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April in the Orient

April was a difficult month for both this year and last. Coming out of March being sick, feeling behind and scrambling trying to catch up and make up for lost time...struggling to get back in the groove of things, it just felt like there was never enough time to do it all. Even this blog post, in all its brevity, still didn't manage to make my self-imposed month-end deadline.

boat at West Lake (西湖)

Meanwhile, last year in 2018, following the events of my last blog post, I had just left my hometown Chongqing and Wuhan and was about to embark on the second half of my China trip. I was really excited because I was about to visit cities that I've never been before and cities in China have so much variability from one to the next, it was almost as if you were visiting a totally different country each time. Of course, nearly right off the bat, I got incredibly sick. So sick in fact, when I went to take a painkiller, I put the bottle of meds I brought with me down on the ground and promptly left the whole thing behind.

This happened while we were on Mount Putuo (普陀山), the renowned island for Buddhism in China. Folks travel from all over to go pay respects at the many monasteries on the island.

praying the entire way up the mountain

stuffed with money and all shiny from being rubbed for good luck

It is bad karma to complain or have negative thoughts while on the island and so I continuously asked Buddha to please forgive me, chanting (阿弥陀佛) like a monk-in-training as I lamented over my fever and aches and pains (and of course, my stupidity for losing the bottle of meds), all the while still climbing up the mountain to visit all the shrines.

It's fairly common to get sick while travelling (not my first rodeo, hence, the bottle of painkillers I knew to bring along) but the experience is wildly different depending on the situation. When I was sick in Japan, I popped a daytime cold & flu and still went about my trip without issue. I suppose the fear of missing out (FOMO) was too strong to keep me down, because I was going to enjoy my trip damnit.

Xixi National Wetland Park (西溪国家湿地公园)

But this time around, and perhaps it was due to the lack of medicine (very likely) or maybe also the fact that I had an allergic reaction to some tea shortly after (also likely) but I could feel my brain was not functioning normally. Sure, I was covered in hives and in immense pain and discomfort, but what really struck me was the way my mind regressed to a simpler state. Consequently, so did my view of the world around me and I can see it reflected in my photos.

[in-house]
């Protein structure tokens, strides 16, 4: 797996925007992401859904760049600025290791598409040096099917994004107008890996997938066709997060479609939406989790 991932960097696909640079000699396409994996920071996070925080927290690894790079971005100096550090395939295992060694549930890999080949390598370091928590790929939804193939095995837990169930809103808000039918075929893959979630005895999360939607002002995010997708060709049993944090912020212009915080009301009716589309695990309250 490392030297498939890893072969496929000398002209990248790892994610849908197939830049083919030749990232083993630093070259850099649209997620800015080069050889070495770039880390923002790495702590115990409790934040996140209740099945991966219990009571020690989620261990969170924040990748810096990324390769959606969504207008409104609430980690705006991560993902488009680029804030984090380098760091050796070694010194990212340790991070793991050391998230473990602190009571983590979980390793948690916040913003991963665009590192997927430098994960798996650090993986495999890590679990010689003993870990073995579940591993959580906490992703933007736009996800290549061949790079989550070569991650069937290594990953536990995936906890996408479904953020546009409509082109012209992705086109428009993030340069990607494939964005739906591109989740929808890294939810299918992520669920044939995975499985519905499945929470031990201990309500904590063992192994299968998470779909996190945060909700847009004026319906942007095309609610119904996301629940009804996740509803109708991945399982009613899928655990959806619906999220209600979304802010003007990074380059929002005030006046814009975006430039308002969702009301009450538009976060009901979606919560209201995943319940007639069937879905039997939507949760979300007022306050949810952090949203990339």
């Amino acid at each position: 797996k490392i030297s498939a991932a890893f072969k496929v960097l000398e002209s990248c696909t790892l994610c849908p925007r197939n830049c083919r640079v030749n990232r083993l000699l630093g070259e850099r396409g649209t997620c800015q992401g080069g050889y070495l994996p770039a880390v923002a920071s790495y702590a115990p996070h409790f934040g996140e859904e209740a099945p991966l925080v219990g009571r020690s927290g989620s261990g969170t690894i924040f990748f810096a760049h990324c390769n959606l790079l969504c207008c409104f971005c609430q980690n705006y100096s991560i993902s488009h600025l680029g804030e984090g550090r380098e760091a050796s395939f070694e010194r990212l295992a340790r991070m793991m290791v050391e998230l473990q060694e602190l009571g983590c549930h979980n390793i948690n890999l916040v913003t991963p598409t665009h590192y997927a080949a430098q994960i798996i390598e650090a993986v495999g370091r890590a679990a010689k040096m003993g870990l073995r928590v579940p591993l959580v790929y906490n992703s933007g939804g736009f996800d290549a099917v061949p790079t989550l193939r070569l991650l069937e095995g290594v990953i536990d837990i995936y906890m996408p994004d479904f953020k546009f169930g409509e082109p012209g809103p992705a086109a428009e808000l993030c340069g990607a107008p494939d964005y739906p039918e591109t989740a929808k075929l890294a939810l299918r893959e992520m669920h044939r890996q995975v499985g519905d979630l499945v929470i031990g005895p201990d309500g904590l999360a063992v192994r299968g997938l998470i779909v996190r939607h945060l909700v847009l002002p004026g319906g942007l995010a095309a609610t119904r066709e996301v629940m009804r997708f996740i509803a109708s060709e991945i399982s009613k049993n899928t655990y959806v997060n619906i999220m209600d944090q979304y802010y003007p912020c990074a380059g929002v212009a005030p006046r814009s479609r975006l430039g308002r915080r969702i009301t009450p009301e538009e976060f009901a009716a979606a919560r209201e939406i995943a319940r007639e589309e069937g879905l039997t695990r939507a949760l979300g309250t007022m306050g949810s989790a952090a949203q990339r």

Leifeng Pagoda (雷峰塔) in the background -- no, we didn't make it there in time

From volume alone, I took significantly less photos overall, largely in part because I did not take multiple tries at the shots I did take. I hate to quote this song but it's actually a pretty accurate description of my shooting process: I see it, I like it, I want it, I shot it.

street in Shanghai

street dog

not a street cat, likely has an owner given the ribbon around her neck

For that reason, I feel lucky pretty to like a lot of the photos that I did end up with. And who knows, maybe I wouldn't have been able to get these shots if I were less reactionary and was using my brain to create certain images. Overall, I have mixed feelings for this half of my trip. I'm acutely aware of the things I missed out on (especially when I was passed out in the hotel and Nick was running around exploring) but I also don't feel negatively towards the trip, despite being so sick. I still enjoyed it immensely and I do like the photos I have to remember it by, and it was interesting to have a different shooting experience, albeit an involuntary one.

In the end, the lasting sentiment is not "man, I missed out" but instead "oh, I can't wait to go on my next trip!"

More photos from this trip here: [1st half of the trip] [full gallery link to come]

Note: Before anyone gets on me for using "orient" in the title of this post, I want to clarify I'm using it 1) ironically: one of my favourite jokes from an Asian comedian is, "oriental?? am I a rug??", and 2) literally: "orient" refers to the east i.e. Asia, of which, China is in the eastern portion, of which, the cities I visited in this post were on the eastern shore (if you didn't catch that, this makes it east of east of east), and 3) as a verb: to orient myself and get back on track, since I'm all discombobulated from being sick. Yes, I'm a "werd-nerd", thanks for noticing!